Should Dynamic Equity Funds be a part of your investment portfolio?

Why Dynamic funds should be a part of your investment portfolio?

There are many mutual fund schemes in the market ranging from equity, debt, hybrid, index, dynamic, thematic etc. Some are actively-managed funds, and some are passive.

One type of scheme that is often less explored is dynamic funds, also known as self-balancing funds. Just like balanced funds, dynamic funds also have a mixture of equity and debt, but the equity-debt mix is a lot more dynamic.

What are Dynamic/Self-Balancing Funds?

Dynamic funds switch between different asset classes like equity, debt and cash depending on the market conditions. The funds are specifically designed to switch between these asset classes depending on how attractive each asset class is.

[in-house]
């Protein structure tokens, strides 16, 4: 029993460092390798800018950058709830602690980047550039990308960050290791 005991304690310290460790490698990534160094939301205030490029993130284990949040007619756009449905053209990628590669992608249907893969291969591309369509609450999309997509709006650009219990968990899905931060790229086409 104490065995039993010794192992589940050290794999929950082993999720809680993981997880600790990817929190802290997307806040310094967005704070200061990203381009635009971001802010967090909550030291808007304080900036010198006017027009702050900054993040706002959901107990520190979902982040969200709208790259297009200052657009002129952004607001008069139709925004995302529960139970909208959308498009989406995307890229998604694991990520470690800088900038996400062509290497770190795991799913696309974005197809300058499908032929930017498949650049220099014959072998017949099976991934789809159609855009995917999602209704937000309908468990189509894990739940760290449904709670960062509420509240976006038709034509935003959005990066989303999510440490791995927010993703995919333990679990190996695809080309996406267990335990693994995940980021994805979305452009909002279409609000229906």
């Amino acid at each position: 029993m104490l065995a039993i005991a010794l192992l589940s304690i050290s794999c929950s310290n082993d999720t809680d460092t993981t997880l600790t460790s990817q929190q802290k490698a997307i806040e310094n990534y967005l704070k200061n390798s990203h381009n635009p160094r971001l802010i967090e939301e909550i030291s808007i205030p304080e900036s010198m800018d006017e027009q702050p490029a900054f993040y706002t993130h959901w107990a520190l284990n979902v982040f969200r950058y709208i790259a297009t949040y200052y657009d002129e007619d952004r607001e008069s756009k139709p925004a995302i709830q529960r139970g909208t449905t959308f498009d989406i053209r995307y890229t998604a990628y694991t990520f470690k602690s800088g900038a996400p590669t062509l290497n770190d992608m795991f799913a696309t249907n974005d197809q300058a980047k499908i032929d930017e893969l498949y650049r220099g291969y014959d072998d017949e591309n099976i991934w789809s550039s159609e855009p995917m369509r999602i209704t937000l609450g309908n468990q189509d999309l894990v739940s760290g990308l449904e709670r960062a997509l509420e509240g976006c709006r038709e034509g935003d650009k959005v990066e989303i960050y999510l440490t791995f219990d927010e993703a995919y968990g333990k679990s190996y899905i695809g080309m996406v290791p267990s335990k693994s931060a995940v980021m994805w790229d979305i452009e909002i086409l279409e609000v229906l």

Every conscious stock market investor knows that equities should be bought when markets are low and should be sold when markets are high. However, an investor might not be able to determine when the time is right to buy and when it is right to book profit.

Dynamic mutual funds address this specific issue by switching to different asset classes based on their attractiveness, which is determined by certain valuation metrics. The allocation between equity and debt is not decided by the fund manager but by a formula.

Dynamic Funds

Some funds arrive at their own formula based on Nifty’s P/E, while some funds follow Price to Book Value. This involves a bit of automation to identify a time when the equity markets are going to fall and book profits accordingly or identify a time when equity markets are low enough to take more equity exposure.

Basically, a dynamic fund is an absolute return fund, and it generates returns by making gains in equity investments and holds on to the gains by booking profit when the markets are not doing well. Hence, these funds usually underperform as compared to pure equity funds

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Why invest in dynamic funds?